Whole Body Vertical Vibration (WBVV) movements are similar to rope skipping and Wai Dan Gong, but ropes skipping and Wai Dan Gong are active movements, while the vertical movements of the whole body are passive. Whole Body Vertical Vibration (WBVV) is a fast, small amplitude, strictly controlled intensity and direction vibration, so it can produce health benefits. If the vibration is too strong or irregular, it will hurt the body. It is often caused by uncontrolled vibration. For example, the practice of pneumatic drills can cause neuromuscular vascular disease.

There are three variables that need to be controlled by the Whole Body Vertical Vibration (WBVV): direction, time, and intensity. The intensity of the vibration is determined by the frequency domain amplitude, and is gravity (g). The vertical vibration of the whole body needs to conform to the laws of human movement, so the amplitude is usually controlled between 1-10 cm, and the intensity is controlled at 1 gravity. And the long-term vibration will cause the vibration absorbed in the body to be too large, and the vertical vibration motor has a time control switch, which can control the vibration within a suitable time range. It can be seen that the Whole Body Vertical Vibration (WBVV) is a kind of vibration with constant speed, small amplitude, and strict control of intensity and direction, completely avoiding the damage caused by the random vibration frequency or high vibration frequency.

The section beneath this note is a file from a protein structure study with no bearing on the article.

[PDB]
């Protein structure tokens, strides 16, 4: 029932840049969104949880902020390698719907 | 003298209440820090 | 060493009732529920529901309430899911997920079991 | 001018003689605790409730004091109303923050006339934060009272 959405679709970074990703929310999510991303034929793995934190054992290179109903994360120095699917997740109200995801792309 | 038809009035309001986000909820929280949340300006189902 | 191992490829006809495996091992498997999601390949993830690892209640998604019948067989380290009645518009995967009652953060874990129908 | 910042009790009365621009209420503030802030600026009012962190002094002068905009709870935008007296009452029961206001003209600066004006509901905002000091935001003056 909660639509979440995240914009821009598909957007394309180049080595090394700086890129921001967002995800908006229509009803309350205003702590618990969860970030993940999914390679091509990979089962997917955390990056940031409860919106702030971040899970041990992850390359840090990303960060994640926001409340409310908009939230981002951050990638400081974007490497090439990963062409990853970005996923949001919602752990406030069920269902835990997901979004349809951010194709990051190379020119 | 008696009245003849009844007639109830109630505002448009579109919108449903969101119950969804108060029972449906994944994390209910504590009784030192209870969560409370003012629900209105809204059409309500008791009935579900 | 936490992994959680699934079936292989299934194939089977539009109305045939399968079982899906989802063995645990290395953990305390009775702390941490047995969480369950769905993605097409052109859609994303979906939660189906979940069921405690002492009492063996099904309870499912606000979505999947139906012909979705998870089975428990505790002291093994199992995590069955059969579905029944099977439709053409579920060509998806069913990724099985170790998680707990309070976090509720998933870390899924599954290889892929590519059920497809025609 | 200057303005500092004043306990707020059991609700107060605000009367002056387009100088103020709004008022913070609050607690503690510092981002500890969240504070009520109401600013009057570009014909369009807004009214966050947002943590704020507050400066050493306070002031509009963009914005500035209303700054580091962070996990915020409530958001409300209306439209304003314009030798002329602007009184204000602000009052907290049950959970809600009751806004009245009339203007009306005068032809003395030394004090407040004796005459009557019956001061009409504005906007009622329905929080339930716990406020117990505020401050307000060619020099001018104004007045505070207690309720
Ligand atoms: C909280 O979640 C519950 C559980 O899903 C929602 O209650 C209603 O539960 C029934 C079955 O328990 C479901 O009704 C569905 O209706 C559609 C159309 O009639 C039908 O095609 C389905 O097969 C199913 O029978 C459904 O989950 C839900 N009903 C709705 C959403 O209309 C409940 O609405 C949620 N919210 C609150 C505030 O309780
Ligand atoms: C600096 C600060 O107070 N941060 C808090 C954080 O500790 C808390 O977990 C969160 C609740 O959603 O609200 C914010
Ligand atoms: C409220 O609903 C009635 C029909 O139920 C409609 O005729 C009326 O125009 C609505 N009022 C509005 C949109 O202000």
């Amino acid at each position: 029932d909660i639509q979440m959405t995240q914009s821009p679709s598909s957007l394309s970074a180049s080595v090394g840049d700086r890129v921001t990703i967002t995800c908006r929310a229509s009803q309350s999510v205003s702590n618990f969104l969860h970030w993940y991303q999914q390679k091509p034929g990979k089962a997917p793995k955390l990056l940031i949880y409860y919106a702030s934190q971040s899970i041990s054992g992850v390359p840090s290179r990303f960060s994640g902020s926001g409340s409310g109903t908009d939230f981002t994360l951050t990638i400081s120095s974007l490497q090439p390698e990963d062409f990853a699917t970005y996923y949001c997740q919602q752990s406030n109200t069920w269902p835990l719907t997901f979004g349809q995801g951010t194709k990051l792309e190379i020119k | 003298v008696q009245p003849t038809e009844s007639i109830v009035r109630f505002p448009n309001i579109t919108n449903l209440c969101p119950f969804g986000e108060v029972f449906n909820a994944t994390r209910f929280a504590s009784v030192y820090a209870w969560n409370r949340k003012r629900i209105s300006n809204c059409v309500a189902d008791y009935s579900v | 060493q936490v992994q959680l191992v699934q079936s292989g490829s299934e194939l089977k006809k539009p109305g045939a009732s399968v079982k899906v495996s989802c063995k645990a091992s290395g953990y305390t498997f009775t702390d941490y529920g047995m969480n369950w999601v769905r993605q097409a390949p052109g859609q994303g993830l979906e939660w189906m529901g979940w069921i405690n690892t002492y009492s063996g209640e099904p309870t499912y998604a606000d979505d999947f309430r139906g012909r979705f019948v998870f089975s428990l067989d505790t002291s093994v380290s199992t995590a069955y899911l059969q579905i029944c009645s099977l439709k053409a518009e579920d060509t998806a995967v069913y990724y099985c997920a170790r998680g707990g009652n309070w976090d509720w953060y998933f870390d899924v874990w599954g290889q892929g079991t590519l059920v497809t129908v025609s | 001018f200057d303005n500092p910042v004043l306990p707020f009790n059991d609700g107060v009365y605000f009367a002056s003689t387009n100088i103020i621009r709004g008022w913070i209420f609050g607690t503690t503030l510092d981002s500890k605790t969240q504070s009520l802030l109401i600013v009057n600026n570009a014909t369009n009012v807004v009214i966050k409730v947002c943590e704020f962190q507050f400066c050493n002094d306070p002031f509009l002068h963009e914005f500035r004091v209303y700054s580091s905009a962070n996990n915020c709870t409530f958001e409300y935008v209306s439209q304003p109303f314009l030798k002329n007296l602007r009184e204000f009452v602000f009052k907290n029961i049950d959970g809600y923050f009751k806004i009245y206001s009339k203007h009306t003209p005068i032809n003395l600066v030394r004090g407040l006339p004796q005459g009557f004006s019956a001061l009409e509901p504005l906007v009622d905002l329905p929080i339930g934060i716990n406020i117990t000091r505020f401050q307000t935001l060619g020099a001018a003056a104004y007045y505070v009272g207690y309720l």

The Whole Body Vertical Vibration (WBVV) is a non-drug, non-invasive exercise therapy. It has been studied by many scholars in the United States, Japan, Belgium, the Soviet Union (now Russia), and Taiwan.

The Benefits of Whole Body Vertical Vibration (WBVV)

After conducting this vibration, the whole body is in a relaxed state, the blood vessels are dilated, the blood flow resistance is reduced, and blood circulation throughout the body, including microvascular circulation, is accelerated. As the body cells rely on the oxygen and nutrients transported by the blood, the cells in the whole body are fully nourished and the human body is naturally healthy when the blood circulation flow is smooth.

Healthy blood circulation can also improve the necrosis of the end of the hands and feet caused by various soreness, paralysis, cold,high blood sugar, and even cardiovascular diseases such as hypertension, stroke, and heart disease.

In addition, the mild impact force produced by vibration can reduce risk of osteoporosis, high blood sugar, excessive visceral fat, and obesity.

Through the utilization of vertical vibration machine, chronic diseases such as obesity, slow growth of children, chronic constipation, fibromyalgia, and chronic fatigue can achieve significant results.

The 6 Major Principles of Whole Body Vertical Vibration (WBVV)